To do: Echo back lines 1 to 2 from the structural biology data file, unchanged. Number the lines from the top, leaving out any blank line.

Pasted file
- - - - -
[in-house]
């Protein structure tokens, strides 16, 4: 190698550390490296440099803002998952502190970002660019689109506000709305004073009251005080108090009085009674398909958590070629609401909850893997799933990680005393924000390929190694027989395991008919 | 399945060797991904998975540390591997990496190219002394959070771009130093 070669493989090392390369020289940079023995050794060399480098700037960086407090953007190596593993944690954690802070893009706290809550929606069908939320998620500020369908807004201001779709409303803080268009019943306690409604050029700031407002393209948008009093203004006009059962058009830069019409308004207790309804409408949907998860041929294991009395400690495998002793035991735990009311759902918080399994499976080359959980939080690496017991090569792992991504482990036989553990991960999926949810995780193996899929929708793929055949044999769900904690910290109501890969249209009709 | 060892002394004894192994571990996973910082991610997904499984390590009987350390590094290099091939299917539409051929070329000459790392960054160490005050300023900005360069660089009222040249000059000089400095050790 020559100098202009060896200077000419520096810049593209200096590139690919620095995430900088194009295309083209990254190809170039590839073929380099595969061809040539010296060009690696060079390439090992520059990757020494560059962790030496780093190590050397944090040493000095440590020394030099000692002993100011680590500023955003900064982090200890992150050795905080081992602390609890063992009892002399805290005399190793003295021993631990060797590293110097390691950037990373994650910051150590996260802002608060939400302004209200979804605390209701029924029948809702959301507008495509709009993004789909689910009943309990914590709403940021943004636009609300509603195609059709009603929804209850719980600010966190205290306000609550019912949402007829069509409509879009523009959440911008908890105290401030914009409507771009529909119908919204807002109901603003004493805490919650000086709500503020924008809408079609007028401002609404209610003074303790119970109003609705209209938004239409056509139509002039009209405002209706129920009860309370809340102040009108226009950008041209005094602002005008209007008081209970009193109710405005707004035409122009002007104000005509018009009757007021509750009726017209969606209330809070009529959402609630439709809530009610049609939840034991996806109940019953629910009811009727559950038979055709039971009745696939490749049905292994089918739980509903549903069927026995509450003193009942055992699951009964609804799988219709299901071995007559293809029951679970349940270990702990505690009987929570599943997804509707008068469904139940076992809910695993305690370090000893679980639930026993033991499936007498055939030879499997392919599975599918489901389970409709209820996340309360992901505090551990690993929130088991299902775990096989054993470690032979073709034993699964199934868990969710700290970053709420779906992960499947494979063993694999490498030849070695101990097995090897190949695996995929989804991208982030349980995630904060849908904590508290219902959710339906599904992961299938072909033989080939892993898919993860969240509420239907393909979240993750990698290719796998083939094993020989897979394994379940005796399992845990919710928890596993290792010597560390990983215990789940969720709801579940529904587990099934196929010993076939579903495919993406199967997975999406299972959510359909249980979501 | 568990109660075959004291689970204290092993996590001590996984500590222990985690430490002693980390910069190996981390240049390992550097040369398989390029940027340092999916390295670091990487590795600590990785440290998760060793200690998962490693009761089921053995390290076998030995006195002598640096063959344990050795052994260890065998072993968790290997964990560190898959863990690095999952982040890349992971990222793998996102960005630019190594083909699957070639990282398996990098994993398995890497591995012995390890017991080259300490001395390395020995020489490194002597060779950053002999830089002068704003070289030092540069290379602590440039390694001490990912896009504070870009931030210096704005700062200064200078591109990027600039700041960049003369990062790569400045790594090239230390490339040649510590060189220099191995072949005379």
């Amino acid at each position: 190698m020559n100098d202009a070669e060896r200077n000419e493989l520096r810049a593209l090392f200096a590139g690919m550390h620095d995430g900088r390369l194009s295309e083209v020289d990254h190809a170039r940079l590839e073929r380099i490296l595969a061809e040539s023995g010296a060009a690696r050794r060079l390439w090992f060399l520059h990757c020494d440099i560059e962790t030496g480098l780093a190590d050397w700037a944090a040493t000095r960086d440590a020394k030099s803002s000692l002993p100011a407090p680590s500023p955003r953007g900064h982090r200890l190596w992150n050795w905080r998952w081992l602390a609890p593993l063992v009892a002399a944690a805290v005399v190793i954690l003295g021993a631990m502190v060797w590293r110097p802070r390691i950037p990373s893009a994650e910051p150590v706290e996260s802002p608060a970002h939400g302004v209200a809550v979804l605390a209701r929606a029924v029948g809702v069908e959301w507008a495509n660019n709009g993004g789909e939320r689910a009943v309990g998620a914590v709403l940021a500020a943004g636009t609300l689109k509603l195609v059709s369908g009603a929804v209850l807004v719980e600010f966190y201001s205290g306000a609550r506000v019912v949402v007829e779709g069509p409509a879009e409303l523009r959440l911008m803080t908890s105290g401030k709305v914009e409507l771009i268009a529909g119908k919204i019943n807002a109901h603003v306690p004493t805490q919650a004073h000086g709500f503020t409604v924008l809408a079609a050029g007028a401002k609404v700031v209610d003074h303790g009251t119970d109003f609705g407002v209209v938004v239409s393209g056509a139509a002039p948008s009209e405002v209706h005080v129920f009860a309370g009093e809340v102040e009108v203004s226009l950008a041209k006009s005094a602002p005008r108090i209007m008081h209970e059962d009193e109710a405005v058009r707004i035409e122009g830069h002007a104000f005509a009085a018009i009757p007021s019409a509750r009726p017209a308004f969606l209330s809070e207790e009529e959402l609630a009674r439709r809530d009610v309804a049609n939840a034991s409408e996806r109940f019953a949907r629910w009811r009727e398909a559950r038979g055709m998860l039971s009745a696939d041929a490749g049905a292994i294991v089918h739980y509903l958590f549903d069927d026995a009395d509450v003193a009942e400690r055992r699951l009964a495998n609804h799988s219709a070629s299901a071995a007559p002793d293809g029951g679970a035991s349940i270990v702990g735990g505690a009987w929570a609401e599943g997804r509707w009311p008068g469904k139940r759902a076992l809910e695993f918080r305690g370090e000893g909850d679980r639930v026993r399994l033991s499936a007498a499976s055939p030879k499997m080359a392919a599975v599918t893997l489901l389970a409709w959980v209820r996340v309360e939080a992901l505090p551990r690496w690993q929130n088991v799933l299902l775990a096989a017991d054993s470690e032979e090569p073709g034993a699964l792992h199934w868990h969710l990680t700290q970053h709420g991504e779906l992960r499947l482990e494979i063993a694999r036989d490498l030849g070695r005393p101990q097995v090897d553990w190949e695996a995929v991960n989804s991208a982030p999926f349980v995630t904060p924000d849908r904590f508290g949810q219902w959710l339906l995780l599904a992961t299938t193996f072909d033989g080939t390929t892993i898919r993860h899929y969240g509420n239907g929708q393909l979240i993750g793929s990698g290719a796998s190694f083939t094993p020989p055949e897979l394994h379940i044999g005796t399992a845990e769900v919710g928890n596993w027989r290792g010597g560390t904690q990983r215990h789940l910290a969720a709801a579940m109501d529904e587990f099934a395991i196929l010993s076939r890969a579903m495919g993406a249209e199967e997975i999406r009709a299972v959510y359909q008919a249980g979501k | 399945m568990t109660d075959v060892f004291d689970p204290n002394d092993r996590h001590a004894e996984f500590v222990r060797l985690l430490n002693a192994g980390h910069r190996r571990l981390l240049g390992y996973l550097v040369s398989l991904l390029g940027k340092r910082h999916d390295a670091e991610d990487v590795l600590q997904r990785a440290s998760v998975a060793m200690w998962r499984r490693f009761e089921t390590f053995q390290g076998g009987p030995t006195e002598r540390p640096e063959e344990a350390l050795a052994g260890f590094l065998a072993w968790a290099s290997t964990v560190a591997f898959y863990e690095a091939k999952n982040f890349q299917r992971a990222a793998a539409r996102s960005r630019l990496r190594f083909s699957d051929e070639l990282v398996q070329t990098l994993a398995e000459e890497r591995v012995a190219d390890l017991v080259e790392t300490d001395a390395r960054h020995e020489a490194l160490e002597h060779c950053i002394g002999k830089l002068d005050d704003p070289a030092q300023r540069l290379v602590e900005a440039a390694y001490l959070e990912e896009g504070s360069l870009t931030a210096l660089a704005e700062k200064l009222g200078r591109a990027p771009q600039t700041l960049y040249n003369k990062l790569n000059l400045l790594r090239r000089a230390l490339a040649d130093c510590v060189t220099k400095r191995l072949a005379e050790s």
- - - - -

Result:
[in-house]
């Protein structure tokens, strides 16, 4: 190698550390490296440099803002998952502190970002660019689109506000709305004073009251005080108090009085009674398909958590070629609401909850893997799933990680005393924000390929190694027989395991008919 | 399945060797991904998975540390591997990496190219002394959070771009130093 070669493989090392390369020289940079023995050794060399480098700037960086407090953007190596593993944690954690802070893009706290809550929606069908939320998620500020369908807004201001779709409303803080268009019943306690409604050029700031407002393209948008009093203004006009059962058009830069019409308004207790309804409408949907998860041929294991009395400690495998002793035991735990009311759902918080399994499976080359959980939080690496017991090569792992991504482990036989553990991960999926949810995780193996899929929708793929055949044999769900904690910290109501890969249209009709 | 060892002394004894192994571990996973910082991610997904499984390590009987350390590094290099091939299917539409051929070329000459790392960054160490005050300023900005360069660089009222040249000059000089400095050790 020559100098202009060896200077000419520096810049593209200096590139690919620095995430900088194009295309083209990254190809170039590839073929380099595969061809040539010296060009690696060079390439090992520059990757020494560059962790030496780093190590050397944090040493000095440590020394030099000692002993100011680590500023955003900064982090200890992150050795905080081992602390609890063992009892002399805290005399190793003295021993631990060797590293110097390691950037990373994650910051150590996260802002608060939400302004209200979804605390209701029924029948809702959301507008495509709009993004789909689910009943309990914590709403940021943004636009609300509603195609059709009603929804209850719980600010966190205290306000609550019912949402007829069509409509879009523009959440911008908890105290401030914009409507771009529909119908919204807002109901603003004493805490919650000086709500503020924008809408079609007028401002609404209610003074303790119970109003609705209209938004239409056509139509002039009209405002209706129920009860309370809340102040009108226009950008041209005094602002005008209007008081209970009193109710405005707004035409122009002007104000005509018009009757007021509750009726017209969606209330809070009529959402609630439709809530009610049609939840034991996806109940019953629910009811009727559950038979055709039971009745696939490749049905292994089918739980509903549903069927026995509450003193009942055992699951009964609804799988219709299901071995007559293809029951679970349940270990702990505690009987929570599943997804509707008068469904139940076992809910695993305690370090000893679980639930026993033991499936007498055939030879499997392919599975599918489901389970409709209820996340309360992901505090551990690993929130088991299902775990096989054993470690032979073709034993699964199934868990969710700290970053709420779906992960499947494979063993694999490498030849070695101990097995090897190949695996995929989804991208982030349980995630904060849908904590508290219902959710339906599904992961299938072909033989080939892993898919993860969240509420239907393909979240993750990698290719796998083939094993020989897979394994379940005796399992845990919710928890596993290792010597560390990983215990789940969720709801579940529904587990099934196929010993076939579903495919993406199967997975999406299972959510359909249980979501 | 568990109660075959004291689970204290092993996590001590996984500590222990985690430490002693980390910069190996981390240049390992550097040369398989390029940027340092999916390295670091990487590795600590990785440290998760060793200690998962490693009761089921053995390290076998030995006195002598640096063959344990050795052994260890065998072993968790290997964990560190898959863990690095999952982040890349992971990222793998996102960005630019190594083909699957070639990282398996990098994993398995890497591995012995390890017991080259300490001395390395020995020489490194002597060779950053002999830089002068704003070289030092540069290379602590440039390694001490990912896009504070870009931030210096704005700062200064200078591109990027600039700041960049003369990062790569400045790594090239230390490339040649510590060189220099191995072949005379």